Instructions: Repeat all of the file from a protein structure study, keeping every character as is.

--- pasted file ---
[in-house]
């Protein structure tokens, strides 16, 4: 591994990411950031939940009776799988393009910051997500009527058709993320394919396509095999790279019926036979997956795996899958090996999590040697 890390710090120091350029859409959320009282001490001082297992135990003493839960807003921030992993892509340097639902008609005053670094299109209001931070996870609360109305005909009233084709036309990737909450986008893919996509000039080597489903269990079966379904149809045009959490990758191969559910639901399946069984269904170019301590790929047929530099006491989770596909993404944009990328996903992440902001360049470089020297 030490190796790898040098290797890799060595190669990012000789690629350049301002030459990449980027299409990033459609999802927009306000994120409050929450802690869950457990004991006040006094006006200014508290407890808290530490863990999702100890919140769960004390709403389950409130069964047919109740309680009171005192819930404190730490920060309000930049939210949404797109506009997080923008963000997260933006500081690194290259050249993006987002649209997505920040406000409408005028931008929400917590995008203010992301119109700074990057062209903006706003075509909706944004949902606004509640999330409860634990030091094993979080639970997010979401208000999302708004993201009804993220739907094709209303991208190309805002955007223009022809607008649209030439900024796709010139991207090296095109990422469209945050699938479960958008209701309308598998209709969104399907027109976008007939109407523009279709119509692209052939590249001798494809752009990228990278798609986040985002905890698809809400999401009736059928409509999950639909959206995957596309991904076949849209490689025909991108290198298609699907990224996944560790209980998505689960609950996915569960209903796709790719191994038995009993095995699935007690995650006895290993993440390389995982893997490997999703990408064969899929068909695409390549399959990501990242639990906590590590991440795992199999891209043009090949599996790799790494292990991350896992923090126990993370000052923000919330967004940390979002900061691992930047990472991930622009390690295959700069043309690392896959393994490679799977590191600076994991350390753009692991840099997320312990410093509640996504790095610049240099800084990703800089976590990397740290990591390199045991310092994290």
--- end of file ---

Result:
[in-house]
């Protein structure tokens, strides 16, 4: 591994990411950031939940009776799988393009910051997500009527058709993320394919396509095999790279019926036979997956795996899958090996999590040697 890390710090120091350029859409959320009282001490001082297992135990003493839960807003921030992993892509340097639902008609005053670094299109209001931070996870609360109305005909009233084709036309990737909450986008893919996509000039080597489903269990079966379904149809045009959490990758191969559910639901399946069984269904170019301590790929047929530099006491989770596909993404944009990328996903992440902001360049470089020297 030490190796790898040098290797890799060595190669990012000789690629350049301002030459990449980027299409990033459609999802927009306000994120409050929450802690869950457990004991006040006094006006200014508290407890808290530490863990999702100890919140769960004390709403389950409130069964047919109740309680009171005192819930404190730490920060309000930049939210949404797109506009997080923008963000997260933006500081690194290259050249993006987002649209997505920040406000409408005028931008929400917590995008203010992301119109700074990057062209903006706003075509909706944004949902606004509640999330409860634990030091094993979080639970997010979401208000999302708004993201009804993220739907094709209303991208190309805002955007223009022809607008649209030439900024796709010139991207090296095109990422469209945050699938479960958008209701309308598998209709969104399907027109976008007939109407523009279709119509692209052939590249001798494809752009990228990278798609986040985002905890698809809400999401009736059928409509999950639909959206995957596309991904076949849209490689025909991108290198298609699907990224996944560790209980998505689960609950996915569960209903796709790719191994038995009993095995699935007690995650006895290993993440390389995982893997490997999703990408064969899929068909695409390549399959990501990242639990906590590590991440795992199999891209043009090949599996790799790494292990991350896992923090126990993370000052923000919330967004940390979002900061691992930047990472991930622009390690295959700069043309690392896959393994490679799977590191600076994991350390753009692991840099997320312990410093509640996504790095610049240099800084990703800089976590990397740290990591390199045991310092994290």